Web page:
Currently a student at the Sam Houston State University College of Osteopathic Medicine, Ramirez earned the opportunity to take part in the Winn Clinical Investigator Pathway Program. This unique training is providing practical experience to enhance his medical education while helping him develop skills to more effectively support families who encounter healthcare challenges like those his family experienced.
Ramirez said he hopes to return one day to his native Honduras to open a health clinic in his family’s rural farming community. “My parents sacrificed a lot to enable me to succeed,” Ramirez said. “I need to do something in return. So for me, this is not just about receiving an education but leaving a legacy. This is bigger than just myself.”
Milan Lanier, Florida resident on a mission to break down health barriers
When Milan Lanier was in elementary school, she wore scrubs for “What Do You Want to Be When You Grow Up” day. Born and raised in Melbourne, FL, Lanier always knew she wanted to be a physician.
Lanier was fortunate to have doctors who cared for her growing up, and it was not until later in life that she started to notice and reflect on the disparities in underserved communities.
While pursuing a bachelor’s degree at the University of Florida, Lanier tutored Hispanic elementary-school students in English. She noticed that in math, these students aced every numeric problem, but when it came to word-based problems, the students struggled because of the language barrier. When Lanier spoke to the parents about their children’s academic progress, she was struck by the relief in the parents’ eyes. It occurred to her that because she could speak their language, this might be the first time a Spanish-speaking parent in her community was able to have a real conversation with their child’s educator.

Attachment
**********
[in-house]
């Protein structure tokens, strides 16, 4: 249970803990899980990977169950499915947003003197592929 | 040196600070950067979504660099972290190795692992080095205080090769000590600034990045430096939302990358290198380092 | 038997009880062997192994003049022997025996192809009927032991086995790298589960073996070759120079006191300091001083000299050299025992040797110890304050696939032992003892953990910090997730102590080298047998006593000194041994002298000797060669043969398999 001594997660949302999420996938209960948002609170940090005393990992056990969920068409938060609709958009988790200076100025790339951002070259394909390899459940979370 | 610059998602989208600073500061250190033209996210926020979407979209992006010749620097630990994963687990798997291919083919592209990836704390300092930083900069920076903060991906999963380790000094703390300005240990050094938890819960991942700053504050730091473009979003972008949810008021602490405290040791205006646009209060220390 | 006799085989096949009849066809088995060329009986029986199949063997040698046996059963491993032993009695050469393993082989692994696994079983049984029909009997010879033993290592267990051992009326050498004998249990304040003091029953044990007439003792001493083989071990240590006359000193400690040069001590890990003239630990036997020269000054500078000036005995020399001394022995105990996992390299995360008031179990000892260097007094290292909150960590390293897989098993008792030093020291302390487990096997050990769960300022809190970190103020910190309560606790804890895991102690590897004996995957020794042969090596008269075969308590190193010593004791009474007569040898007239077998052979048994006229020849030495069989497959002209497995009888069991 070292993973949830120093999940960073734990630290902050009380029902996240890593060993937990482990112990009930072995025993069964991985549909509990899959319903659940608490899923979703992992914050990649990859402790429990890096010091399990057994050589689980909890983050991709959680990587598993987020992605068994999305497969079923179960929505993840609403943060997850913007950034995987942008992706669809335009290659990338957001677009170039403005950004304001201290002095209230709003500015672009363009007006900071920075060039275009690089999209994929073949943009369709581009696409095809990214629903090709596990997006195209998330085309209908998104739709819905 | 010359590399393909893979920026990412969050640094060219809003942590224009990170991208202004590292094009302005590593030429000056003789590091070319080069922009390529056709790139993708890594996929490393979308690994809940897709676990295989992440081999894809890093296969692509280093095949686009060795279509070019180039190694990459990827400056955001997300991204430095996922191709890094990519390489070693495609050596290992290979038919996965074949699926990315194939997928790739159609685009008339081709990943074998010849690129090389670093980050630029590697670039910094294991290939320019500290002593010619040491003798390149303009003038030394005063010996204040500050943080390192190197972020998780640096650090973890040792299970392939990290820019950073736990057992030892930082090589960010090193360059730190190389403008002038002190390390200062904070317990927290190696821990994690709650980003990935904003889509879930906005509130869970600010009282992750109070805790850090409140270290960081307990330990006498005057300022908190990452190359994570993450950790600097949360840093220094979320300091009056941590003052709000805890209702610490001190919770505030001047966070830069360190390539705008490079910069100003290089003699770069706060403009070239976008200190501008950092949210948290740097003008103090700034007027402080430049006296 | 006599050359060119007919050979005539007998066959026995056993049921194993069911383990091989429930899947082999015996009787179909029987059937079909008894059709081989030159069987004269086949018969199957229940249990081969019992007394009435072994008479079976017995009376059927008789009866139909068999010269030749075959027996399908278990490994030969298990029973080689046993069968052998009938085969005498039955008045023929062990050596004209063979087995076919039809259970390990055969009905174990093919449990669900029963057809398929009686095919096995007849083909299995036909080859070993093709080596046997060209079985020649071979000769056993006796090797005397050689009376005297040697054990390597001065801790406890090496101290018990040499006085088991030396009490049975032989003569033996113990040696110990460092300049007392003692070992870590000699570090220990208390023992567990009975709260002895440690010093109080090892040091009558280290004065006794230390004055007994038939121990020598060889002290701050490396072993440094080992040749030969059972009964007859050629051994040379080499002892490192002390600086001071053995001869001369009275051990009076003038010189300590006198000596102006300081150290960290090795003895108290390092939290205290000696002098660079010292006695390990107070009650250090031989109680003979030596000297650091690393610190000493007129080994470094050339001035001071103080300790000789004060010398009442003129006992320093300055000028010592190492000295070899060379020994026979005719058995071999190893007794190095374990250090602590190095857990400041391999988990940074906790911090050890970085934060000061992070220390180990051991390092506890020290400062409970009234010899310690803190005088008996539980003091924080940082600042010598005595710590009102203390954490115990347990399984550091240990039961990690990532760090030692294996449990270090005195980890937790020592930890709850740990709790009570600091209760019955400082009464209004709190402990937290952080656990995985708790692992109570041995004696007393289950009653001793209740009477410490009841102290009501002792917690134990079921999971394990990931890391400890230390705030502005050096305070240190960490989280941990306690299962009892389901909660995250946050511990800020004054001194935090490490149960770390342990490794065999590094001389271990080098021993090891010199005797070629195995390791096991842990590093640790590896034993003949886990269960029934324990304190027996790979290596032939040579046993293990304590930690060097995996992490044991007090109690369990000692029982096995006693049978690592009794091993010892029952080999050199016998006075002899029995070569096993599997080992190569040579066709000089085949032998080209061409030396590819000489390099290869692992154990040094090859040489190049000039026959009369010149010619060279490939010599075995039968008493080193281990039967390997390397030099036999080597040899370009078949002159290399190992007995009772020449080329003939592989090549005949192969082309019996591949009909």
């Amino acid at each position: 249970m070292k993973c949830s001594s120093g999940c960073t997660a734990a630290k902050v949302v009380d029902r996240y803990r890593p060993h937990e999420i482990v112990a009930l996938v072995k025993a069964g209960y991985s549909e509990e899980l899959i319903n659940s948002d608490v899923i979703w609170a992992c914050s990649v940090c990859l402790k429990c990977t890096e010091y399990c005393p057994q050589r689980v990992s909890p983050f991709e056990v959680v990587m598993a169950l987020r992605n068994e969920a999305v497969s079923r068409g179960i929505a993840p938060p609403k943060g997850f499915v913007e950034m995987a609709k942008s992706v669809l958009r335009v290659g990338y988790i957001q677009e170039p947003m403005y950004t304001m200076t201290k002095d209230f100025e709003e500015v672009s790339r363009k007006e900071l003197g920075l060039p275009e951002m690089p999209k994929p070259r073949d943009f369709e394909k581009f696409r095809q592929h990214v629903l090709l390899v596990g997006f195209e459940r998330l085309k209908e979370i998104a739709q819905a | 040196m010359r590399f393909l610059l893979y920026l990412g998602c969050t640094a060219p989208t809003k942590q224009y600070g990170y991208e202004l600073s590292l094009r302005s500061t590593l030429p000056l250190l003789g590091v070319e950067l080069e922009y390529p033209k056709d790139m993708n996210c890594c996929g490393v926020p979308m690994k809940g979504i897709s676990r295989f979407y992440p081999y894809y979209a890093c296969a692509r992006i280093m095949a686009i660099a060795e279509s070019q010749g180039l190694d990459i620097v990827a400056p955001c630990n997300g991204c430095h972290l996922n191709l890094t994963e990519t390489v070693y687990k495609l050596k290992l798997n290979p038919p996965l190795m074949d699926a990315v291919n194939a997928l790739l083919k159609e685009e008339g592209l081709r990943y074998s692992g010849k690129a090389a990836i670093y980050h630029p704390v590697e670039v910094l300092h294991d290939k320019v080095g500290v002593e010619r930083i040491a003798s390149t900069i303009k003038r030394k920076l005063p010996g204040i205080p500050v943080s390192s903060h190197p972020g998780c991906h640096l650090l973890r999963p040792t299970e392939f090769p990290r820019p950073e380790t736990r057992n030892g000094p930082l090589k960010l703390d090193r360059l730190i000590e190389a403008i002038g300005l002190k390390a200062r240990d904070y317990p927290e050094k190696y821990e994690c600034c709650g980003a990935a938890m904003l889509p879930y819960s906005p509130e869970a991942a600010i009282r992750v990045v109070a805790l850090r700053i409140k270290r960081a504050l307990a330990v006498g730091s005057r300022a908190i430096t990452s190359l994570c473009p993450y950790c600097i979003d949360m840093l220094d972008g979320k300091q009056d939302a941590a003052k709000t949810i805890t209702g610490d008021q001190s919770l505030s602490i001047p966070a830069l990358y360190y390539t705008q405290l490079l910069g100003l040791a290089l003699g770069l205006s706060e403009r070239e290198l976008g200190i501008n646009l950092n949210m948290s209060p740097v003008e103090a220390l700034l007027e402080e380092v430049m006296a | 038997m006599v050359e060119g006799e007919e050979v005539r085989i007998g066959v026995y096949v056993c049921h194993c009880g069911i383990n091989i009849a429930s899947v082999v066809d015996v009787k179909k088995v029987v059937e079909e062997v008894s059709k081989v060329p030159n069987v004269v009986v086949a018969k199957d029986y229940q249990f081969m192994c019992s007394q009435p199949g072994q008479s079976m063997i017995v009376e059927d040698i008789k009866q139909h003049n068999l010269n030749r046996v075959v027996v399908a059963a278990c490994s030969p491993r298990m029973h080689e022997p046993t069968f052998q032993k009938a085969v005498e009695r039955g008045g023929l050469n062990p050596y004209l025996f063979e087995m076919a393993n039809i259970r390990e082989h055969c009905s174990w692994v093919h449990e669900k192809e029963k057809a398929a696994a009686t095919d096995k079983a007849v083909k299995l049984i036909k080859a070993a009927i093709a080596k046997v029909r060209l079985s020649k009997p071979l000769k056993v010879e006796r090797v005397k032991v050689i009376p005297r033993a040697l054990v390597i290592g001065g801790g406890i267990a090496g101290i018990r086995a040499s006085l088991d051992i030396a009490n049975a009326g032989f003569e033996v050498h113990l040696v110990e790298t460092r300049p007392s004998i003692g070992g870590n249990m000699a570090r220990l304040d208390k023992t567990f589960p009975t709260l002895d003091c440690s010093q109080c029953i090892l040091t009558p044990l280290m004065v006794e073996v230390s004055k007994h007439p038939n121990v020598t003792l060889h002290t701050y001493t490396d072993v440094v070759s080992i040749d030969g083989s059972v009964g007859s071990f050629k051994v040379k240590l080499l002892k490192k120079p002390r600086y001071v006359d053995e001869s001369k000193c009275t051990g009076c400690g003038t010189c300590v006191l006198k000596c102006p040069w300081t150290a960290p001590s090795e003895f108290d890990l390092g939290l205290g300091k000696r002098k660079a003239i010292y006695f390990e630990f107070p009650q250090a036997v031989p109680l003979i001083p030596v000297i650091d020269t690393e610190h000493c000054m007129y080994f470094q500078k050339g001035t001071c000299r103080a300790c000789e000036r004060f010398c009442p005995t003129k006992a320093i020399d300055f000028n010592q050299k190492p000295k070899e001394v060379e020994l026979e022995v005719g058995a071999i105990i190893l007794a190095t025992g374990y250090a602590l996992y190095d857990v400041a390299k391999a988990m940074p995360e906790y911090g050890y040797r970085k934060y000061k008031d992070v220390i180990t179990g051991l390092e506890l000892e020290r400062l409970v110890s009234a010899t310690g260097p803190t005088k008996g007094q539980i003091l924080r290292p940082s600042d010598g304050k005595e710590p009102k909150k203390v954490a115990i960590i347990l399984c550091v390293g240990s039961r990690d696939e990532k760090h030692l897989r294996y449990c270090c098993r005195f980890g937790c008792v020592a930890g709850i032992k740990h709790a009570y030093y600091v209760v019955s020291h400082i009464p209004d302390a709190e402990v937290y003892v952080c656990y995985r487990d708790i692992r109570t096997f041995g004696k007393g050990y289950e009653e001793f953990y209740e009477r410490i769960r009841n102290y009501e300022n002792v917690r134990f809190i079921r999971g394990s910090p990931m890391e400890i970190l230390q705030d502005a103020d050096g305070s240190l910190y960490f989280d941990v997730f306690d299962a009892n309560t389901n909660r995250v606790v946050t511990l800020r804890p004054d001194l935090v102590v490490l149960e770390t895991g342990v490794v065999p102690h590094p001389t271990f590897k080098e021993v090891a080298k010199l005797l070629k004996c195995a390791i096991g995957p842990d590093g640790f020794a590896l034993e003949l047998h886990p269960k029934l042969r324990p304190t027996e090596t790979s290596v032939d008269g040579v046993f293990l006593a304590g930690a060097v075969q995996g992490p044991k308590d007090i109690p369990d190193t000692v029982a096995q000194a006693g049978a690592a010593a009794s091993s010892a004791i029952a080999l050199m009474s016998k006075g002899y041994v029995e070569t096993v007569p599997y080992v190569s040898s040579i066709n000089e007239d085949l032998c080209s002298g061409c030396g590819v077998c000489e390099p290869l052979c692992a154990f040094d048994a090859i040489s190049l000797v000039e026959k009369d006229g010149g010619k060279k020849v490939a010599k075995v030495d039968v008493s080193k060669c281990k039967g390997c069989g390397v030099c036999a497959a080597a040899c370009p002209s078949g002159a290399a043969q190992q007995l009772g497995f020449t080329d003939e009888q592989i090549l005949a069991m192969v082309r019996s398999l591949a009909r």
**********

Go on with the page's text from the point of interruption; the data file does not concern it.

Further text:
“Speaking to these parents, I started to think about patients in the medical field and the barriers they face in order to receive proper equitable care,” Lanier said. In fact, this moment made her reflect on the medical advice given to her late grandmother when she was a young girl. As a nine-year-old, Lanier was too young to understand this at the time, but years later as a college student she realized that her grandmother most likely faced medical neglect due to racial and ethnic barriers. This realization was a turning point for her, motivating her to pursue patient care and advocate for all populations in healthcare.
Living outside of Florida for the first time in her life, Lanier is now a second-year medical student at Alabama College of Osteopathic Medicine, passionate to understand and address the various disparities in communities of color and serve as an advocate for others. She understands that clinical trials often do not reflect diverse populations and that more physicians of color need to be involved in clinical trials. As she continues her medical career, Lanier hopes that through community engagement and research on equity improvement, people will be encouraged to participate in clinical trials and learn to trust medical professionals.
Edwin Antonio, first-gen American of Mexican heritage striving for equitable healthcare